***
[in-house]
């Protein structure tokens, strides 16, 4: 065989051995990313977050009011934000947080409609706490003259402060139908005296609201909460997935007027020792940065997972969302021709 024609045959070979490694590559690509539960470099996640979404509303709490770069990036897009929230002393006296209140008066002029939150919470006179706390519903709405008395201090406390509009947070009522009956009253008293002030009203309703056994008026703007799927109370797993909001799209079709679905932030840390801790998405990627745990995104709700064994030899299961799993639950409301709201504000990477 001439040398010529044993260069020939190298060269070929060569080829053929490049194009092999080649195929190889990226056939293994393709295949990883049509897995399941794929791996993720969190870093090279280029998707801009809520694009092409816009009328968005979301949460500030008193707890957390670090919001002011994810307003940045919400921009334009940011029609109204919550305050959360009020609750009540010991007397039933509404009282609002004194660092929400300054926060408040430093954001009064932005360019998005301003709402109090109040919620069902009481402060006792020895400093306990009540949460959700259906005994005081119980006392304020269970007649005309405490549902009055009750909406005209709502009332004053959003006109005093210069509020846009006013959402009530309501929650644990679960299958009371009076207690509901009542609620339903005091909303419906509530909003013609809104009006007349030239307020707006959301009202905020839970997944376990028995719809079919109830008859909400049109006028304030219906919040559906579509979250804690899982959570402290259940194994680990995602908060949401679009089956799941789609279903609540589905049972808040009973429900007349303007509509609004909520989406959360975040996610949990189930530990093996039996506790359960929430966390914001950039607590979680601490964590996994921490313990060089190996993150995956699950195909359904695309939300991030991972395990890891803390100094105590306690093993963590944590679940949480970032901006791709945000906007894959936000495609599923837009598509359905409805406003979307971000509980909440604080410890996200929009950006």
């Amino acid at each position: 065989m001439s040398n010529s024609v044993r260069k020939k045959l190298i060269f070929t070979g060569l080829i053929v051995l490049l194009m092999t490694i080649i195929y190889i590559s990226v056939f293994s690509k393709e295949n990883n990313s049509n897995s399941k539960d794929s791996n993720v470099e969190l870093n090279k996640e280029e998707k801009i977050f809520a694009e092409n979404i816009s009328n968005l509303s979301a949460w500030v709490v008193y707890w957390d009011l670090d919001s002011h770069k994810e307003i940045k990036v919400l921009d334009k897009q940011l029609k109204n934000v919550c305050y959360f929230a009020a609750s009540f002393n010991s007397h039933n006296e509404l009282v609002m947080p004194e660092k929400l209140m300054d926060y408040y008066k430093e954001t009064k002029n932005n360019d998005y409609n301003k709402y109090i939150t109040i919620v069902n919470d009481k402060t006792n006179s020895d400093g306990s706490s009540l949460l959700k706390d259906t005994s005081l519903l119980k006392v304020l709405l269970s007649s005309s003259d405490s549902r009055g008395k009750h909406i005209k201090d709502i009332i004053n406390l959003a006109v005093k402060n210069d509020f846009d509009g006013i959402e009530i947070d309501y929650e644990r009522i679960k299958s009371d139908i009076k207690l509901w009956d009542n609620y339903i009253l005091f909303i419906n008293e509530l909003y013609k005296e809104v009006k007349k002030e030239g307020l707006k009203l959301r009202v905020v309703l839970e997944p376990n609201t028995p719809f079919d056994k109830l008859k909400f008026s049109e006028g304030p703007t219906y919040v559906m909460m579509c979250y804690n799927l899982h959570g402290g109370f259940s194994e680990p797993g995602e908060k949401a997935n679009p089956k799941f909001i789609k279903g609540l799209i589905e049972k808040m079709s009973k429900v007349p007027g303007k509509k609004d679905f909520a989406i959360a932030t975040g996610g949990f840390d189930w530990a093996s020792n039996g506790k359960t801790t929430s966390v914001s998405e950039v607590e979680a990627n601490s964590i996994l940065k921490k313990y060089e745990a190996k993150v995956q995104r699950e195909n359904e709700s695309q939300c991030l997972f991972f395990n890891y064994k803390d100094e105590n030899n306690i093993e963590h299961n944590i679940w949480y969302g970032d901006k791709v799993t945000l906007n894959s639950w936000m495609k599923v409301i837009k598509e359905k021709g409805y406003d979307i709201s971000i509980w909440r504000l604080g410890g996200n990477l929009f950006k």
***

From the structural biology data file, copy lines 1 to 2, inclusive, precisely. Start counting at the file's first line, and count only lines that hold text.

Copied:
[in-house]
């Protein structure tokens, strides 16, 4: 065989051995990313977050009011934000947080409609706490003259402060139908005296609201909460997935007027020792940065997972969302021709 024609045959070979490694590559690509539960470099996640979404509303709490770069990036897009929230002393006296209140008066002029939150919470006179706390519903709405008395201090406390509009947070009522009956009253008293002030009203309703056994008026703007799927109370797993909001799209079709679905932030840390801790998405990627745990995104709700064994030899299961799993639950409301709201504000990477 001439040398010529044993260069020939190298060269070929060569080829053929490049194009092999080649195929190889990226056939293994393709295949990883049509897995399941794929791996993720969190870093090279280029998707801009809520694009092409816009009328968005979301949460500030008193707890957390670090919001002011994810307003940045919400921009334009940011029609109204919550305050959360009020609750009540010991007397039933509404009282609002004194660092929400300054926060408040430093954001009064932005360019998005301003709402109090109040919620069902009481402060006792020895400093306990009540949460959700259906005994005081119980006392304020269970007649005309405490549902009055009750909406005209709502009332004053959003006109005093210069509020846009006013959402009530309501929650644990679960299958009371009076207690509901009542609620339903005091909303419906509530909003013609809104009006007349030239307020707006959301009202905020839970997944376990028995719809079919109830008859909400049109006028304030219906919040559906579509979250804690899982959570402290259940194994680990995602908060949401679009089956799941789609279903609540589905049972808040009973429900007349303007509509609004909520989406959360975040996610949990189930530990093996039996506790359960929430966390914001950039607590979680601490964590996994921490313990060089190996993150995956699950195909359904695309939300991030991972395990890891803390100094105590306690093993963590944590679940949480970032901006791709945000906007894959936000495609599923837009598509359905409805406003979307971000509980909440604080410890996200929009950006």